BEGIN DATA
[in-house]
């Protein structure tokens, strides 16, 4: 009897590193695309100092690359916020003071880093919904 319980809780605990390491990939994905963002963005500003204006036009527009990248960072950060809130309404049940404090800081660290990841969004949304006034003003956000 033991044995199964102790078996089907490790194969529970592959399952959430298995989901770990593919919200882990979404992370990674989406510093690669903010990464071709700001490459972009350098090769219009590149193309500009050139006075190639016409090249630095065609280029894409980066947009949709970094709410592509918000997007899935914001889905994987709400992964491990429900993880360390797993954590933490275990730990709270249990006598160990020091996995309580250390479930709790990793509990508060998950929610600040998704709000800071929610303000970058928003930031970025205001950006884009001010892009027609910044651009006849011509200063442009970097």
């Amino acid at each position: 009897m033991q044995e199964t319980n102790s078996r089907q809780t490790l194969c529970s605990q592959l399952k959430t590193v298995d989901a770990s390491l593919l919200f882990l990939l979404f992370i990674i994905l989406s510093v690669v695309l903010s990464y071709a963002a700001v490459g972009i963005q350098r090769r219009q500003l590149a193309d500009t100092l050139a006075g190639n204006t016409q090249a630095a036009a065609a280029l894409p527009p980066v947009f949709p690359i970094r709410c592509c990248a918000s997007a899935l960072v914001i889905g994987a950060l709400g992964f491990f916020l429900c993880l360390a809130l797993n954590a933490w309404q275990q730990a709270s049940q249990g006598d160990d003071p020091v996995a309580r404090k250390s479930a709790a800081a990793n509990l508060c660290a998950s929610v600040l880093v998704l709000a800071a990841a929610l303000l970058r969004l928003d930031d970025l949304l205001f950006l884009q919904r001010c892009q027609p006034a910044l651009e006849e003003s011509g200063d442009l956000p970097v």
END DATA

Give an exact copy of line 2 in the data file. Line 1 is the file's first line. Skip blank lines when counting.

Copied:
């Protein structure tokens, strides 16, 4: 009897590193695309100092690359916020003071880093919904 319980809780605990390491990939994905963002963005500003204006036009527009990248960072950060809130309404049940404090800081660290990841969004949304006034003003956000 033991044995199964102790078996089907490790194969529970592959399952959430298995989901770990593919919200882990979404992370990674989406510093690669903010990464071709700001490459972009350098090769219009590149193309500009050139006075190639016409090249630095065609280029894409980066947009949709970094709410592509918000997007899935914001889905994987709400992964491990429900993880360390797993954590933490275990730990709270249990006598160990020091996995309580250390479930709790990793509990508060998950929610600040998704709000800071929610303000970058928003930031970025205001950006884009001010892009027609910044651009006849011509200063442009970097």